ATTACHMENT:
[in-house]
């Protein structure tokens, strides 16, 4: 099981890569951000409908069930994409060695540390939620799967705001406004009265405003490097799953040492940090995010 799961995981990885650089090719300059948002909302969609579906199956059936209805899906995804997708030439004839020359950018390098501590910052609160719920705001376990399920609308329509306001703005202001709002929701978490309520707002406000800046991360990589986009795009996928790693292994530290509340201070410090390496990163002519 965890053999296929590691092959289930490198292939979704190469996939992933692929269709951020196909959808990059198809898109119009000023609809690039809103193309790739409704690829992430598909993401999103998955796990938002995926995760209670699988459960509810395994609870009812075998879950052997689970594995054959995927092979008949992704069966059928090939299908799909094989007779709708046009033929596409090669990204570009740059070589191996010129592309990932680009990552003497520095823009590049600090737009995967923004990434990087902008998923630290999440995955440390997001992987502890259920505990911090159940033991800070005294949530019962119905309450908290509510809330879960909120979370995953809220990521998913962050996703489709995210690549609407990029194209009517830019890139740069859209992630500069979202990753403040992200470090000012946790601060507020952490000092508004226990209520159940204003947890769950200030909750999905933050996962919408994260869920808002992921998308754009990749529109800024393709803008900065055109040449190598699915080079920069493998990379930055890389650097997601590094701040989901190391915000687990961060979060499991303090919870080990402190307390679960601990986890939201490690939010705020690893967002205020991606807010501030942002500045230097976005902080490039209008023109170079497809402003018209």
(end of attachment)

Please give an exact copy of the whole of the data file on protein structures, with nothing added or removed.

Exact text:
[in-house]
């Protein structure tokens, strides 16, 4: 099981890569951000409908069930994409060695540390939620799967705001406004009265405003490097799953040492940090995010 799961995981990885650089090719300059948002909302969609579906199956059936209805899906995804997708030439004839020359950018390098501590910052609160719920705001376990399920609308329509306001703005202001709002929701978490309520707002406000800046991360990589986009795009996928790693292994530290509340201070410090390496990163002519 965890053999296929590691092959289930490198292939979704190469996939992933692929269709951020196909959808990059198809898109119009000023609809690039809103193309790739409704690829992430598909993401999103998955796990938002995926995760209670699988459960509810395994609870009812075998879950052997689970594995054959995927092979008949992704069966059928090939299908799909094989007779709708046009033929596409090669990204570009740059070589191996010129592309990932680009990552003497520095823009590049600090737009995967923004990434990087902008998923630290999440995955440390997001992987502890259920505990911090159940033991800070005294949530019962119905309450908290509510809330879960909120979370995953809220990521998913962050996703489709995210690549609407990029194209009517830019890139740069859209992630500069979202990753403040992200470090000012946790601060507020952490000092508004226990209520159940204003947890769950200030909750999905933050996962919408994260869920808002992921998308754009990749529109800024393709803008900065055109040449190598699915080079920069493998990379930055890389650097997601590094701040989901190391915000687990961060979060499991303090919870080990402190307390679960601990986890939201490690939010705020690893967002205020991606807010501030942002500045230097976005902080490039209008023109170079497809402003018209």